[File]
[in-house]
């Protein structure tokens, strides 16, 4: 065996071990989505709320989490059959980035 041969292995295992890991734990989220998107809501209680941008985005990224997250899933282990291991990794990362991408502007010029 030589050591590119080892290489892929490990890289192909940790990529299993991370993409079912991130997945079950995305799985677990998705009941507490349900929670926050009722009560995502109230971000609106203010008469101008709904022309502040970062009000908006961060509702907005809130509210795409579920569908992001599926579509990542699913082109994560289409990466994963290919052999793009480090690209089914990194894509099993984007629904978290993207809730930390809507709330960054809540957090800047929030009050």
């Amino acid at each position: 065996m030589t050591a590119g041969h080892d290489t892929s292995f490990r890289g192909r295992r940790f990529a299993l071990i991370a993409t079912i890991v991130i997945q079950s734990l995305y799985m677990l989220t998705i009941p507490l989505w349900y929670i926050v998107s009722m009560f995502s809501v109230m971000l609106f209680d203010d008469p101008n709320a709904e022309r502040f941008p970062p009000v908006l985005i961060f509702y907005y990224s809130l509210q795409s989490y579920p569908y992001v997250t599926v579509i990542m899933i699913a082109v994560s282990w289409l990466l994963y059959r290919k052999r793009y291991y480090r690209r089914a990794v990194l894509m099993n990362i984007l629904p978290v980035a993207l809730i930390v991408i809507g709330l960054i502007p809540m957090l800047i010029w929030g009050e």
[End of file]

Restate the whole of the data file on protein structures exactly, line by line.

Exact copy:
[in-house]
């Protein structure tokens, strides 16, 4: 065996071990989505709320989490059959980035 041969292995295992890991734990989220998107809501209680941008985005990224997250899933282990291991990794990362991408502007010029 030589050591590119080892290489892929490990890289192909940790990529299993991370993409079912991130997945079950995305799985677990998705009941507490349900929670926050009722009560995502109230971000609106203010008469101008709904022309502040970062009000908006961060509702907005809130509210795409579920569908992001599926579509990542699913082109994560289409990466994963290919052999793009480090690209089914990194894509099993984007629904978290993207809730930390809507709330960054809540957090800047929030009050």
């Amino acid at each position: 065996m030589t050591a590119g041969h080892d290489t892929s292995f490990r890289g192909r295992r940790f990529a299993l071990i991370a993409t079912i890991v991130i997945q079950s734990l995305y799985m677990l989220t998705i009941p507490l989505w349900y929670i926050v998107s009722m009560f995502s809501v109230m971000l609106f209680d203010d008469p101008n709320a709904e022309r502040f941008p970062p009000v908006l985005i961060f509702y907005y990224s809130l509210q795409s989490y579920p569908y992001v997250t599926v579509i990542m899933i699913a082109v994560s282990w289409l990466l994963y059959r290919k052999r793009y291991y480090r690209r089914a990794v990194l894509m099993n990362i984007l629904p978290v980035a993207l809730i930390v991408i809507g709330l960054i502007p809540m957090l800047i010029w929030g009050e």